[ ig-zempt ]
See synonyms for exempt on Thesaurus.com
verb (used with object)
  1. to free from an obligation or liability to which others are subject; release: A grade above B+ is required in order to exempt a student from an examination.

  1. released from, or not subject to, a particular obligation or liability, such as income tax: Charities and other exempt organizations must still file an information return with the IRS.

  2. U.S. Law. relating to or being an employee to whom certain obligations imposed on employers under the Fair Labor Standards Act do not apply, generally because skill level and remuneration are relatively high or work is of a kind that cannot be strictly scheduled: Executive employees and creative professionals are among those considered exempt under the FLSA.

  1. a person who is exempt from an obligation, duty, etc.

  2. (in Britain) exon1.

Origin of exempt

First recorded in 1325–75; (adjective) Middle English, from Old French, from Latin exemptus, past participle of eximere “to take out, free, release,” equivalent to ex- ex-1 + emptus (past participle of emere “to buy, obtain”); (verb) late Middle English exempten, from Old French exempter, derivative of adjective exempt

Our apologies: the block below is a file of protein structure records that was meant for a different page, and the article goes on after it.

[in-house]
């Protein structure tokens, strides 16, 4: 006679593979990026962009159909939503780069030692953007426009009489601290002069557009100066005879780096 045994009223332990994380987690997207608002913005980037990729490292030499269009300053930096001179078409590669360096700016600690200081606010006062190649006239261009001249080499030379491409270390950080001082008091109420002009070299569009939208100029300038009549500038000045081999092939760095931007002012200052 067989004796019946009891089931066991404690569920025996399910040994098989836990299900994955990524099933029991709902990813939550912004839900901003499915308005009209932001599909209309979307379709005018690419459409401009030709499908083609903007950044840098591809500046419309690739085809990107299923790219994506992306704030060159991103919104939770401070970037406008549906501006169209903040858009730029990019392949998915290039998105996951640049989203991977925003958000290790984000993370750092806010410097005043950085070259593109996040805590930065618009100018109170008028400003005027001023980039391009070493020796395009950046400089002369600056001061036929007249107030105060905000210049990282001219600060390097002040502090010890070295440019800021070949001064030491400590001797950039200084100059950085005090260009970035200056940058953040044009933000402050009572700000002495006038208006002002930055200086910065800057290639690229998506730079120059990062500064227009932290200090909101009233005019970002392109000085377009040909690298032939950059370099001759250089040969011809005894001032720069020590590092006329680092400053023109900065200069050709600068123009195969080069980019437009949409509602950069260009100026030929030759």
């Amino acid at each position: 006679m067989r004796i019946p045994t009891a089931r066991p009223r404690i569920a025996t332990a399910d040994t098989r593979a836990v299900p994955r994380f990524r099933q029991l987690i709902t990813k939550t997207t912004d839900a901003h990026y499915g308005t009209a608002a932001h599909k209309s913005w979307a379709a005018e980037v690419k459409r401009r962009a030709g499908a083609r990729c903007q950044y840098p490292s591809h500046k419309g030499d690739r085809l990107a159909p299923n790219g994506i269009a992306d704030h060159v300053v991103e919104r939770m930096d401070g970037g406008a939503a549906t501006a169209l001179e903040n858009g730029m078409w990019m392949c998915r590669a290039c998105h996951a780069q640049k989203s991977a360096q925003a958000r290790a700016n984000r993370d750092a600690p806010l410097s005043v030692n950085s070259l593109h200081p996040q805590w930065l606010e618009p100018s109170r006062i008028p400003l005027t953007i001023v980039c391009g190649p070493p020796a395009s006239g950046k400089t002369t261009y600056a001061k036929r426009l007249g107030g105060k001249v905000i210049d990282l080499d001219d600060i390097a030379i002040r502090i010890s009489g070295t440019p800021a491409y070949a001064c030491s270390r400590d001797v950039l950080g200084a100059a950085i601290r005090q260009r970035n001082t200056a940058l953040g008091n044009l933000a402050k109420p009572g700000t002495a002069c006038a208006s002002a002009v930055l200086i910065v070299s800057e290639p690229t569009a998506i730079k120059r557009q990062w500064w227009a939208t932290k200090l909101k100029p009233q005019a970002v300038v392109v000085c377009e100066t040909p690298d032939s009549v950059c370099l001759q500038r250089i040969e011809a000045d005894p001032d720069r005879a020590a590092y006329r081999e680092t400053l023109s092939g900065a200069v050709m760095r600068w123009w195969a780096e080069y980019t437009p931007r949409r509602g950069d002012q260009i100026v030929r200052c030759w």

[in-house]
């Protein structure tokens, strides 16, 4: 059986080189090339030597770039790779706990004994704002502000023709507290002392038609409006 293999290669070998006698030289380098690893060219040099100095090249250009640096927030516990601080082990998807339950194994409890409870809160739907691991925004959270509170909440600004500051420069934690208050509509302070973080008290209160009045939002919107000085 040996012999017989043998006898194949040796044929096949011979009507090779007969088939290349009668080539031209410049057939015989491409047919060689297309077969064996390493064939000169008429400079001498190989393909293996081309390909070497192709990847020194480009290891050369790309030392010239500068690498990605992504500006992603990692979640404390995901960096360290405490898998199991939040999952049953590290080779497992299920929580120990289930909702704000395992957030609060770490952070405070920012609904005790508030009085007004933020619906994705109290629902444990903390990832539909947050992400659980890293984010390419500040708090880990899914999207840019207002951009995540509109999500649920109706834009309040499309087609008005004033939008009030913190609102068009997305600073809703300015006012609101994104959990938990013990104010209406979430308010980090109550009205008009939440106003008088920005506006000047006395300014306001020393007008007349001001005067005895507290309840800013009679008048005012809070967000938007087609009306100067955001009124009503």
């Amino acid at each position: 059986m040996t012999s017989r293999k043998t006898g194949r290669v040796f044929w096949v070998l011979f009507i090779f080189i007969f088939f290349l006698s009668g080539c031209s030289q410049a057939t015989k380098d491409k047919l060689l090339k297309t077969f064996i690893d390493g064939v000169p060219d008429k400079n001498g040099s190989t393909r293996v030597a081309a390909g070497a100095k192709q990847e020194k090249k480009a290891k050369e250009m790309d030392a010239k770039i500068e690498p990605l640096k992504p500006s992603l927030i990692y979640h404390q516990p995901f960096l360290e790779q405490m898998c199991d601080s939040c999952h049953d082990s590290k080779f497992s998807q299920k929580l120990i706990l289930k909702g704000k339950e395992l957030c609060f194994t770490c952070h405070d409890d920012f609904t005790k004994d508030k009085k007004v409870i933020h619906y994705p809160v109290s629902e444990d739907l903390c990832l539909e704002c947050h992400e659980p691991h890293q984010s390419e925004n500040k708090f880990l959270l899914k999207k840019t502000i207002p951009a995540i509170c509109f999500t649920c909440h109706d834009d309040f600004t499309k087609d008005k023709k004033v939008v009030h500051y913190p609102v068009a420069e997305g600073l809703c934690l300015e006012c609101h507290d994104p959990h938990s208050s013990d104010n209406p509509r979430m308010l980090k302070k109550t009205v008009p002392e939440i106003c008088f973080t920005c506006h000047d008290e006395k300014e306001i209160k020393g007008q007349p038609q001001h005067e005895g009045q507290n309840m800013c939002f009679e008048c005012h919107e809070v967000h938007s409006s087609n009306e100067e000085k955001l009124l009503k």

Other words for exempt

Other words from exempt

  • ex·empt·i·ble, adjective
  • non·ex·empt, adjective, noun
  • pre·ex·empt, verb (used with object)
  • qua·si-ex·empt, adjective
  • un·ex·empt, adjective
  • un·ex·empt·ed, adjective
  • un·ex·empt·i·ble, adjective
  • un·ex·empt·ing, adjective

Dictionary.com Unabridged Based on the Random House Unabridged Dictionary, © Random House, Inc. 2024

How to use exempt in a sentence

British Dictionary definitions for exempt


/ (ɪɡˈzɛmpt) /

  1. (tr) to release from an obligation, liability, tax, etc; excuse: to exempt a soldier from drill

adjective(sometimes postpositive)
  1. freed from or not subject to an obligation, liability, tax, etc; excused: exempt gilts; tax-exempt bonus

  2. obsolete set apart; remote

  1. a person who is exempt from an obligation, tax, etc

Origin of exempt

C14: from Latin exemptus removed, from eximere to take out, from emere to buy, obtain

Derived forms of exempt

  • exemption, noun

Collins English Dictionary - Complete & Unabridged 2012 Digital Edition © William Collins Sons & Co. Ltd. 1979, 1986 © HarperCollins Publishers 1998, 2000, 2003, 2005, 2006, 2007, 2009, 2012